Marika Hackman’s I’m Not Your Man

I’m Not Your Man, the second album from British darling Marika Hackman, is masterful, compelling, and undeniably sexy.

While her debut album, We Slept at Last, was minimalist in nature, content to couch itself in the distance of mythic and animal imagery, I’m Not Your Man takes a more personal approach. At turns playful and raw, it examines the arc of relationships, and of desire. Across both albums remain Hackman’s wit, dexterity with words, and rapt attention to the hauntings and haranguings of being in the world.

The album opens with a laugh, literally and metaphorically. “Boyfriend” is a bitingly brilliant tear down of men’s dismissal of lesbian relationships. The ’90s alt-rock vibes bring a punch of fun to the sardonic lyrics. With one line, “Boyfriend” also hints at themes of passion and conflict explored throughout the album: “Goodness knows we’re meant to be / but it’s turned into a mess.”

Between being backed by the female fronted band The Big Moon, and lyrics that focus on the body and empowerment, this album oozes girl power. On the uber sensual track “Violet,” the repetition of “I love your mouth” and the frank, if sometimes abstract, descriptions of sex are unabashed – refreshingly so. Much like how I’m Not Your Man was intended as a radical departure from her previous work, in the raucous “Good Intentions,” Hackman demands her own space, and her own definition: “Don’t fill me up, I really like my outline”.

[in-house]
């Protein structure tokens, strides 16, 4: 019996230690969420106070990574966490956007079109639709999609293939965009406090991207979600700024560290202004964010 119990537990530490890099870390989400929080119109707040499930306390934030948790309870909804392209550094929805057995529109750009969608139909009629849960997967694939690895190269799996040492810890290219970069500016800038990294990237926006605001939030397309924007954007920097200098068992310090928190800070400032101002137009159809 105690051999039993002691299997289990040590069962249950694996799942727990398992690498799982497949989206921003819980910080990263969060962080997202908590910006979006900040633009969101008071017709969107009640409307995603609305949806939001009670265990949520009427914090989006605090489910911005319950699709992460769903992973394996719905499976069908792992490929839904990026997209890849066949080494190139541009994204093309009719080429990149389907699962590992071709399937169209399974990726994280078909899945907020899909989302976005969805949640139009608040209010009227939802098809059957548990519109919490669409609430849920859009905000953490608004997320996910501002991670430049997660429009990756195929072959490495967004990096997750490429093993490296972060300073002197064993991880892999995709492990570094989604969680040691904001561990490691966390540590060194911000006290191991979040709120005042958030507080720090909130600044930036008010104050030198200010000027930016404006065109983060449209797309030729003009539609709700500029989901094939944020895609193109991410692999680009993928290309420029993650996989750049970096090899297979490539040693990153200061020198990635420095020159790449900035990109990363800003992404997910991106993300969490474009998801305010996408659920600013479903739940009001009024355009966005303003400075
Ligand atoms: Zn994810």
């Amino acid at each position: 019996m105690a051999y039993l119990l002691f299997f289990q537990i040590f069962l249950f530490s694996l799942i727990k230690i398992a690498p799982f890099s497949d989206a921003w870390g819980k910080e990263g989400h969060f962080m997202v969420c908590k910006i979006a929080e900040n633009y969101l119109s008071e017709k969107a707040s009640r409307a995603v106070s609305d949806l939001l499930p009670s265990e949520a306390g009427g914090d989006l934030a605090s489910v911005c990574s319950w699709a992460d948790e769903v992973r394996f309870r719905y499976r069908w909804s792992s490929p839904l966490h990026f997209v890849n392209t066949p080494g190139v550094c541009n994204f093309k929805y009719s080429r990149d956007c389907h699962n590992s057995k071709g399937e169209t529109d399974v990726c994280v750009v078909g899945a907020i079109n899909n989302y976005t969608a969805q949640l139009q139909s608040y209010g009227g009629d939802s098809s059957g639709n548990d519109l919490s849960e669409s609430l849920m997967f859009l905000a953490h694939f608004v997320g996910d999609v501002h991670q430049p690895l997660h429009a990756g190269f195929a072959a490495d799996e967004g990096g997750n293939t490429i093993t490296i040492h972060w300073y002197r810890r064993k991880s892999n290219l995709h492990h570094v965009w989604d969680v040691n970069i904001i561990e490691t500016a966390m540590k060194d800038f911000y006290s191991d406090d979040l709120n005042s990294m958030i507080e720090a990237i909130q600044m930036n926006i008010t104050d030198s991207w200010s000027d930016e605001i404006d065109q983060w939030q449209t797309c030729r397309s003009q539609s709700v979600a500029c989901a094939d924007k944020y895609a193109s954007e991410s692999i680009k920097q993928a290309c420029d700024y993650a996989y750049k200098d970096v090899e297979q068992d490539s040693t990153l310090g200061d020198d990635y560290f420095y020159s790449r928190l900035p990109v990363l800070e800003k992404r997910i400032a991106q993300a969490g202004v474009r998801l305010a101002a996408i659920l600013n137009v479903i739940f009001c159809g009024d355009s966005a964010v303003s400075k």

Another standout track is the quiet yet combustible “Cigarette,” which somewhat returns to the “folk” tenor of We Slept at Last. Hackman deftly describes an argument amidst the swirl of a volatile intimacy: “I tried to hold my tongue / but you yanked it from my grip / bathed it in petroleum / lit a cigarette and gave it a kiss.” The striking “I’d Rather Be With Them” also returns to certain sparseness, diving deep into the brutal honesty of self-reflection amidst a break-up.

Over the fifteen-track effort, only a few songs don’t quite lift off; on the whole, it is an impressive addition to Marika Hackman’s repertoire and an exciting departure for her sound. Out now via Sub Pop, it is also available for listening on Spotify.

Thanks Squarespace!